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Are deities connected to emotions ? Is the body and mind separate in Tantra? Read this fascinating excerpt from Sthaneshwar Timalsina’s book to learn about how Tantra transcends various dualities.

Tantra and Aesthetics: Where the Twain Meet

The interplay of the two disciplines of esthetics and Tantra is explicit in the ritual visualization of the mandalas, where the deities embody rasa experience by displaying various emotions. At the same time, deity images also relate to the gradual modes of mystical experience. The display of emotions thus becomes a language to communicate the state that transcends linguistic discourse. Just as rasa experience is transcendent in its essence while being revealed by immanent means, the esoteric experience transcends its subject and object, although being derived through visualizing images. This overlap between the systems provides us with an opportunity to relate one domain with the other.

The project of reading images through the lens of emotions is sustained even by some historical factors. Bharata, the founder of the Indian esthetic system, associates different deities with particular emotions. His list runs as follows:

Visnu          – erotic (srngara)

Pramatha  – comic (hasya)

Rudra         – furious (raudra)

Yama          – tragic (karuna)

Mahakala  – odious (bıbhatsa)

Kala            – terrible (bhayanaka)

Mahindra    – heroic (vıra)

Brahma      – marvelous (adbhuta).

This list makes it clear that early esthetes interpreted rasa as a cosmic play where various deities correspond to different emotions. The relation of Rudra with fury is explicit, and even the very name of the deity reinforces this link. The link of Yama to tragic emotion is likewise clear, as Yama is the god of death. The most fearsome images of Kala or Kalı – elicit terror or dread. In the Vedic literature, Indra was associated with heroism. Vishnu’s power to manifest as an enchanting woman (Mohinı) or his incarnation of Krsna demonstrate Bharata’s coupling of Visnu with erotic sentiment. In essence, this identification of deities with emotions is thorough, when we examine the myths and visualizations of the deities in the list. Tantras borrowed this framework when systematizing the deity mandala and prescribing visualization. The most common category to describe their deities is in the group of eight: Sanskrit syllables are divided into groups of eight; the male (Bhairava) and the female (Matrka) deities are grouped in eight each, and mandalas are constructed with the most external sphere representing this eightfold grouping. The link between this categorization with eight emotions is therefore crucial. And this link is found in a later Tantric text, the Bhavanopanisad:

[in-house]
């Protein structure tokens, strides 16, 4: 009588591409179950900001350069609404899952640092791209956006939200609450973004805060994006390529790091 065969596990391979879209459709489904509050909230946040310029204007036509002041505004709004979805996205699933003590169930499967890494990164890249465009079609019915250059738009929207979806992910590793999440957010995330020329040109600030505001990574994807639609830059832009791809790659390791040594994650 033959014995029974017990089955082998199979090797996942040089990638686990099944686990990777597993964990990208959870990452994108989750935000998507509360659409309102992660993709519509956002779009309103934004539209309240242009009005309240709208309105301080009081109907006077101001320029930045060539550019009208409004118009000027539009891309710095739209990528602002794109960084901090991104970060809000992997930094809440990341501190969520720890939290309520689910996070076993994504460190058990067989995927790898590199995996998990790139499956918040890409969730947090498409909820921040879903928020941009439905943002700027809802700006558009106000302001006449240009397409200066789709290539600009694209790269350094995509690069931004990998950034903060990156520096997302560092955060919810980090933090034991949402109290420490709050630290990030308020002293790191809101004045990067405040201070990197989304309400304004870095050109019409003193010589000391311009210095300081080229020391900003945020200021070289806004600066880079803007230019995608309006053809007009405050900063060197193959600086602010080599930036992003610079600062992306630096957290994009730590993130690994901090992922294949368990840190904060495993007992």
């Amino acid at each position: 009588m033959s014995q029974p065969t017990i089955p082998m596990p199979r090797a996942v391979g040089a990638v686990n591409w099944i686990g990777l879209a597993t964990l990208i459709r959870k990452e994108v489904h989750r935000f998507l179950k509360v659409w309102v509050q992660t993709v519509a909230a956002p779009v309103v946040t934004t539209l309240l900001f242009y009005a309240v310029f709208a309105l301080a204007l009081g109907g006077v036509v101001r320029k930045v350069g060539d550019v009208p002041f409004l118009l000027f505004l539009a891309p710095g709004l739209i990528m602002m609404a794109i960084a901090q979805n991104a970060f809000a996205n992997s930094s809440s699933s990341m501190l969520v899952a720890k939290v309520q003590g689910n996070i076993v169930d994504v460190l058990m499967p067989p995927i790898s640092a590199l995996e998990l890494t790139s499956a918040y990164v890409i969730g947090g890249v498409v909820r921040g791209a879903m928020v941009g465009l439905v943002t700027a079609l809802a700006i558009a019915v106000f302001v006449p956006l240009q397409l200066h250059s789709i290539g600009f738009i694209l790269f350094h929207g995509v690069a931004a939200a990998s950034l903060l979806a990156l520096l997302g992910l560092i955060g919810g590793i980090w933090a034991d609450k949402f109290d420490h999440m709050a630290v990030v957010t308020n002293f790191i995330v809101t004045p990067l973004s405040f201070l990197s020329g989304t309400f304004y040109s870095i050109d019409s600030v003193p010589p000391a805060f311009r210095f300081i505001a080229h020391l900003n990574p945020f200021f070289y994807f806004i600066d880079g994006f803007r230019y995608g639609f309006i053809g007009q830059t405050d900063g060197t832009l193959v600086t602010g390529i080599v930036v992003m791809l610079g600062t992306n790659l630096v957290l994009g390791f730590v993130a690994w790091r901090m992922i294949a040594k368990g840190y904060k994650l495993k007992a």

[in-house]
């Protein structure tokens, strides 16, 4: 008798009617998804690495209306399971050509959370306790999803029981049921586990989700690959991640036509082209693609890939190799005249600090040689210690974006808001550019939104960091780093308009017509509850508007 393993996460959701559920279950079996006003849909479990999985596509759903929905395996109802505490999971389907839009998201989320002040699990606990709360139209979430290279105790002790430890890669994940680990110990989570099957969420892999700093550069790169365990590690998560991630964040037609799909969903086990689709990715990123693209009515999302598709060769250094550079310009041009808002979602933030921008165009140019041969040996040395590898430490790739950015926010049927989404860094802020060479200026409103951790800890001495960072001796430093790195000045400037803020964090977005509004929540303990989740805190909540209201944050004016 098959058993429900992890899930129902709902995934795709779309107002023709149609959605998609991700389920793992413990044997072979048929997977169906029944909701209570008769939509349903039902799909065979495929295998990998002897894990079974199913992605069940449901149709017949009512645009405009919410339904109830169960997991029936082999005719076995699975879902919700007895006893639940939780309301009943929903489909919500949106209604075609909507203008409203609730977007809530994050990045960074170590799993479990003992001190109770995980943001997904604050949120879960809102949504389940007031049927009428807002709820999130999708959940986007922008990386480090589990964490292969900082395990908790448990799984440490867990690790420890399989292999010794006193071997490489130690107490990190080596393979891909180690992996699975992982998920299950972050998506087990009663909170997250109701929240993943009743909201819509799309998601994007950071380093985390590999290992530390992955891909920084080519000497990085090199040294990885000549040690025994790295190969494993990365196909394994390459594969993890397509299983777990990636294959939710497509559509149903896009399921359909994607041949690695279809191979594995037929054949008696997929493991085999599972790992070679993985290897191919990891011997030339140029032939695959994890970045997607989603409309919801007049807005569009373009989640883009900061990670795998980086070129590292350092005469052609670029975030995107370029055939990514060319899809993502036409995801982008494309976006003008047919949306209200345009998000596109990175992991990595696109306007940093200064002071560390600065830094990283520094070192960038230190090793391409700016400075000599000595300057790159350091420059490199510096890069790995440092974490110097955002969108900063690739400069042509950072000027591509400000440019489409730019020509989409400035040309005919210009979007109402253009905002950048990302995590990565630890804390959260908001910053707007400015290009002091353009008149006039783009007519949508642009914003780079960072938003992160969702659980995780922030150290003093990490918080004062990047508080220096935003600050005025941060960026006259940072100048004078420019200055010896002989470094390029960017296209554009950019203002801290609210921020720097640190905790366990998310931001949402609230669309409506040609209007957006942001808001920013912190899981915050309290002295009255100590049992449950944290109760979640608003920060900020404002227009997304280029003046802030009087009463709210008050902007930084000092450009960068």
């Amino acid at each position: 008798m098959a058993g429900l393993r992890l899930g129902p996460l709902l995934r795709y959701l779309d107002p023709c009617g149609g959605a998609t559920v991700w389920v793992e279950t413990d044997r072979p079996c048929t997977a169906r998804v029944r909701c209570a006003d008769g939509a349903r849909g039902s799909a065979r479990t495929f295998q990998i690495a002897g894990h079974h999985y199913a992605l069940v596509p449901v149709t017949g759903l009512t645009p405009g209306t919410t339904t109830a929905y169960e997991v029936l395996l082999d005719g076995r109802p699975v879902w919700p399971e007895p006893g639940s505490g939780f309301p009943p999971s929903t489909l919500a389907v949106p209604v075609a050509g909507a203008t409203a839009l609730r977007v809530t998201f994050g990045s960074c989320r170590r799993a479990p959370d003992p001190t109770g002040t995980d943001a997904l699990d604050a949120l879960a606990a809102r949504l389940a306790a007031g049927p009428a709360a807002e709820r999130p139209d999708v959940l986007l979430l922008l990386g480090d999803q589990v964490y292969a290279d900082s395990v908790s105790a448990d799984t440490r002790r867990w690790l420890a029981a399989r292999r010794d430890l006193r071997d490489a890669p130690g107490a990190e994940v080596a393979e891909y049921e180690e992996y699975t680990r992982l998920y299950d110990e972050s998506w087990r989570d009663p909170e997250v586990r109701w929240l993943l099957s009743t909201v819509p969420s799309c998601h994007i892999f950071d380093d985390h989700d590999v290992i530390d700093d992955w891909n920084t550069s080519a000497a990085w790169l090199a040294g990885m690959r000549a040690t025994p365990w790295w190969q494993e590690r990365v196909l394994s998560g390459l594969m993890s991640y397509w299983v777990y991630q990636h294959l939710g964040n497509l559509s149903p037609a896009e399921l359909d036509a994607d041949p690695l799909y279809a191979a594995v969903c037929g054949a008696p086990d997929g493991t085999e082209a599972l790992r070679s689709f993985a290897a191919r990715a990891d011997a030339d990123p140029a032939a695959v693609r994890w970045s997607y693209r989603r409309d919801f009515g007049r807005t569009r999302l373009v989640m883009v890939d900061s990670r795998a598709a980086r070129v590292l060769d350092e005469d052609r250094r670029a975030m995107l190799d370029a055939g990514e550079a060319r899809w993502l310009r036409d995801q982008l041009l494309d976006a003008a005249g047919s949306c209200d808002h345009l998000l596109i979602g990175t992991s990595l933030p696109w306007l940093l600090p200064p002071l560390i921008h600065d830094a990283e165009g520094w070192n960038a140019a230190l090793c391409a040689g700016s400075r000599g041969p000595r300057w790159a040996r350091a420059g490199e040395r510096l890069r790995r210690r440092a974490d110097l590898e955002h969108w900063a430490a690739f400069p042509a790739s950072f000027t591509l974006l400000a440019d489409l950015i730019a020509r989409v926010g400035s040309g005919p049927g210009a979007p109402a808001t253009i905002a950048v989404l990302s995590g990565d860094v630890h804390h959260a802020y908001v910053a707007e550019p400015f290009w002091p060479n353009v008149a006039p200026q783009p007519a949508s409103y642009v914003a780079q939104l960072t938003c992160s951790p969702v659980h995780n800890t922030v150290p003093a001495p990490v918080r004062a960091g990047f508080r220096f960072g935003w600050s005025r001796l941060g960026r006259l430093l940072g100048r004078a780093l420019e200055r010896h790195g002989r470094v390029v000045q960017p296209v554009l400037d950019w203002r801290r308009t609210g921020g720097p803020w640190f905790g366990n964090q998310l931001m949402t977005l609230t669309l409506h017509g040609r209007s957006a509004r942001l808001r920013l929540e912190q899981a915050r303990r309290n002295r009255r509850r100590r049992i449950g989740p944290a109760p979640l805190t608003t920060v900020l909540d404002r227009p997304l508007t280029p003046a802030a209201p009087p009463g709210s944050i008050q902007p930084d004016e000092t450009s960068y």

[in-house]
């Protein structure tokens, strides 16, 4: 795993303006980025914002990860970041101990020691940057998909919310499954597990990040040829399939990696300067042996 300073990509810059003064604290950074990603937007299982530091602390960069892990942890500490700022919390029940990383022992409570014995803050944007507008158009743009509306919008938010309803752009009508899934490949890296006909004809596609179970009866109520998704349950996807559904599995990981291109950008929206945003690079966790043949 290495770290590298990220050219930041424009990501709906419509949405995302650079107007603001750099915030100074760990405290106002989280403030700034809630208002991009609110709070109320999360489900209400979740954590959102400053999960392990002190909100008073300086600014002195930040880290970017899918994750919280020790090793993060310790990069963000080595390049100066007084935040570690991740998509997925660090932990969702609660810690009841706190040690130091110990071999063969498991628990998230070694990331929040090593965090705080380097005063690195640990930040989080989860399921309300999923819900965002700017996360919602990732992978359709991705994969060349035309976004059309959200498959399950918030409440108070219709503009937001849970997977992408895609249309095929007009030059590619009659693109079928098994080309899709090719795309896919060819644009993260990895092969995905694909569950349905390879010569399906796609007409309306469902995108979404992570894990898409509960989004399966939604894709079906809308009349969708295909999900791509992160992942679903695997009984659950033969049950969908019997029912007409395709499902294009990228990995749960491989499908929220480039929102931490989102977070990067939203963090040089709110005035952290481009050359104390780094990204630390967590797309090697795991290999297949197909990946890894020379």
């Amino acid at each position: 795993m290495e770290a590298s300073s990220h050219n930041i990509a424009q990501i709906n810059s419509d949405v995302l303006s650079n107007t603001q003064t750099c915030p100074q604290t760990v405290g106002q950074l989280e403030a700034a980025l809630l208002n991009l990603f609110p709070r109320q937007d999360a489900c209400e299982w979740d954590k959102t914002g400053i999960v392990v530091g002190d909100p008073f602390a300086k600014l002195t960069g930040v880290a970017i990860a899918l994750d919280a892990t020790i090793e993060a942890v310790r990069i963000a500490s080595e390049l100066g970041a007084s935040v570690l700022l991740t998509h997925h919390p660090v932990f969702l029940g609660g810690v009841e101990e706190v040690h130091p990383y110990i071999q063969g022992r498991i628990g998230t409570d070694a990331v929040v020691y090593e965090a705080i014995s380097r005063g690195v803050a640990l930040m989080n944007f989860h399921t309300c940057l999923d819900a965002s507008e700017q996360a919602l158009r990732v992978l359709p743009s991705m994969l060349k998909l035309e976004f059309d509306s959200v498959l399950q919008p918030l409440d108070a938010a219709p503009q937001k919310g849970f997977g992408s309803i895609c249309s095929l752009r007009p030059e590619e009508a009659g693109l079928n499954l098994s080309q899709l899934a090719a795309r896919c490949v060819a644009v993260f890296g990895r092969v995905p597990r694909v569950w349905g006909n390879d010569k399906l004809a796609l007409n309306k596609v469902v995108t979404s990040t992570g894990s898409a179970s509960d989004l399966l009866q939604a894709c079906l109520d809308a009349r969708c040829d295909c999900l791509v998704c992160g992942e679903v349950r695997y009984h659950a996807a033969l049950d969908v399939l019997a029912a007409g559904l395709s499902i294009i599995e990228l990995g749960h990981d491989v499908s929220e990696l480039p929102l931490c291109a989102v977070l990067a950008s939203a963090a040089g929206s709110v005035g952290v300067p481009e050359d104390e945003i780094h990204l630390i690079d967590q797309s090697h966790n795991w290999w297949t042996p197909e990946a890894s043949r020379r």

“The ascertained rasas such as the erotic and the perfections such as being infinitesimally small [represent] eight energies such as Brahmı – that are comprised of desire, aversion, avarice, delusion, drunkenness, envy, virtue, and vice.”

In shifting the discussion from deity images to rituals, just as a drama generates rasa, a refined cocktail of emotions, by evoking particular emotions and allowing subjects to transform their sentiments and moods to the transcendent experience that cannot be reduced to any specific emotion, so also does visualization allow the viewer to transform their extroverted consciousness and object-directed pleasure to self-oriented and transcendent bliss. The deity, in this paradigm, is the luminous body of awareness.